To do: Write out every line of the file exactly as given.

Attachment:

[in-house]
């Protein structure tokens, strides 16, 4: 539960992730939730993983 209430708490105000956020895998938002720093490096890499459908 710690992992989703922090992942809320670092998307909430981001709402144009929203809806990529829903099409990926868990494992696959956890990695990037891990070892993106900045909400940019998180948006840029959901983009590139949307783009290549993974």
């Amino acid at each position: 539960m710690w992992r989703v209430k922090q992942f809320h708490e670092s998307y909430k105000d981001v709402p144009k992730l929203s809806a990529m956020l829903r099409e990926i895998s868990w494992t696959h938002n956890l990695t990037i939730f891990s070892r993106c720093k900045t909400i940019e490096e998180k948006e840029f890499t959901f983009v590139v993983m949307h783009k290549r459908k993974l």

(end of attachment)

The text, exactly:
[in-house]
């Protein structure tokens, strides 16, 4: 539960992730939730993983 209430708490105000956020895998938002720093490096890499459908 710690992992989703922090992942809320670092998307909430981001709402144009929203809806990529829903099409990926868990494992696959956890990695990037891990070892993106900045909400940019998180948006840029959901983009590139949307783009290549993974």
């Amino acid at each position: 539960m710690w992992r989703v209430k922090q992942f809320h708490e670092s998307y909430k105000d981001v709402p144009k992730l929203s809806a990529m956020l829903r099409e990926i895998s868990w494992t696959h938002n956890l990695t990037i939730f891990s070892r993106c720093k900045t909400i940019e490096e998180k948006e840029f890499t959901f983009v590139v993983m949307h783009k290549r459908k993974l």